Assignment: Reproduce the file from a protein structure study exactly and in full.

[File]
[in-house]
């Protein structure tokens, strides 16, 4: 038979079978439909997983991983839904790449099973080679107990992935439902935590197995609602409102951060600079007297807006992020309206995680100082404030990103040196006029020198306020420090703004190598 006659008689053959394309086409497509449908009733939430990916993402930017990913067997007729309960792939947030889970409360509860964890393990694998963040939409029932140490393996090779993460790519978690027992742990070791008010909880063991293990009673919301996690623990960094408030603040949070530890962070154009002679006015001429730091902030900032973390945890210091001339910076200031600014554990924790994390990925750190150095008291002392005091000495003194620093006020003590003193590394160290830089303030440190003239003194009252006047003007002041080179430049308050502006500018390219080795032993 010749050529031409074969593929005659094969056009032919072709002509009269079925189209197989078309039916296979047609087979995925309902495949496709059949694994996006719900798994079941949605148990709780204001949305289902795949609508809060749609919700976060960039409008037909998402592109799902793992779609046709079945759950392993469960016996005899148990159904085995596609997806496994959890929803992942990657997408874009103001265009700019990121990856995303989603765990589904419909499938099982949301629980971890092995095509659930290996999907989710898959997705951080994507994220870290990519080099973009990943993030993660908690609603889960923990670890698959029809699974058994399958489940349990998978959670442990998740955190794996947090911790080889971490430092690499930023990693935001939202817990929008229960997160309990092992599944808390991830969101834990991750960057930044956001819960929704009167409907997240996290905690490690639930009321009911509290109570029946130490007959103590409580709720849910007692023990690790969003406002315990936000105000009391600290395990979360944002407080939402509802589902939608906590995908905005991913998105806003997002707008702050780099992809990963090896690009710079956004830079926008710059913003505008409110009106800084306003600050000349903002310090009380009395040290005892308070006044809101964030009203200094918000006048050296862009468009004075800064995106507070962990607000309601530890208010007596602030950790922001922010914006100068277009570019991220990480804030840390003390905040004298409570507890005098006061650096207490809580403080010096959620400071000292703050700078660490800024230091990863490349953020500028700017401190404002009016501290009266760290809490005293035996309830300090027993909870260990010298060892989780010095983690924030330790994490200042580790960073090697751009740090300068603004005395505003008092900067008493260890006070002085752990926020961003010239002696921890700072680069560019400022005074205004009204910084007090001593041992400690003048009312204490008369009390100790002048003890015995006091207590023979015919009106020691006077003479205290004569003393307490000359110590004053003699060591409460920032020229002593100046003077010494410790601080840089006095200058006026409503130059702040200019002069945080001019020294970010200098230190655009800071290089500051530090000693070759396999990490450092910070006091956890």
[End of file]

[in-house]
């Protein structure tokens, strides 16, 4: 038979079978439909997983991983839904790449099973080679107990992935439902935590197995609602409102951060600079007297807006992020309206995680100082404030990103040196006029020198306020420090703004190598 006659008689053959394309086409497509449908009733939430990916993402930017990913067997007729309960792939947030889970409360509860964890393990694998963040939409029932140490393996090779993460790519978690027992742990070791008010909880063991293990009673919301996690623990960094408030603040949070530890962070154009002679006015001429730091902030900032973390945890210091001339910076200031600014554990924790994390990925750190150095008291002392005091000495003194620093006020003590003193590394160290830089303030440190003239003194009252006047003007002041080179430049308050502006500018390219080795032993 010749050529031409074969593929005659094969056009032919072709002509009269079925189209197989078309039916296979047609087979995925309902495949496709059949694994996006719900798994079941949605148990709780204001949305289902795949609508809060749609919700976060960039409008037909998402592109799902793992779609046709079945759950392993469960016996005899148990159904085995596609997806496994959890929803992942990657997408874009103001265009700019990121990856995303989603765990589904419909499938099982949301629980971890092995095509659930290996999907989710898959997705951080994507994220870290990519080099973009990943993030993660908690609603889960923990670890698959029809699974058994399958489940349990998978959670442990998740955190794996947090911790080889971490430092690499930023990693935001939202817990929008229960997160309990092992599944808390991830969101834990991750960057930044956001819960929704009167409907997240996290905690490690639930009321009911509290109570029946130490007959103590409580709720849910007692023990690790969003406002315990936000105000009391600290395990979360944002407080939402509802589902939608906590995908905005991913998105806003997002707008702050780099992809990963090896690009710079956004830079926008710059913003505008409110009106800084306003600050000349903002310090009380009395040290005892308070006044809101964030009203200094918000006048050296862009468009004075800064995106507070962990607000309601530890208010007596602030950790922001922010914006100068277009570019991220990480804030840390003390905040004298409570507890005098006061650096207490809580403080010096959620400071000292703050700078660490800024230091990863490349953020500028700017401190404002009016501290009266760290809490005293035996309830300090027993909870260990010298060892989780010095983690924030330790994490200042580790960073090697751009740090300068603004005395505003008092900067008493260890006070002085752990926020961003010239002696921890700072680069560019400022005074205004009204910084007090001593041992400690003048009312204490008369009390100790002048003890015995006091207590023979015919009106020691006077003479205290004569003393307490000359110590004053003699060591409460920032020229002593100046003077010494410790601080840089006095200058006026409503130059702040200019002069945080001019020294970010200098230190655009800071290089500051530090000693070759396999990490450092910070006091956890």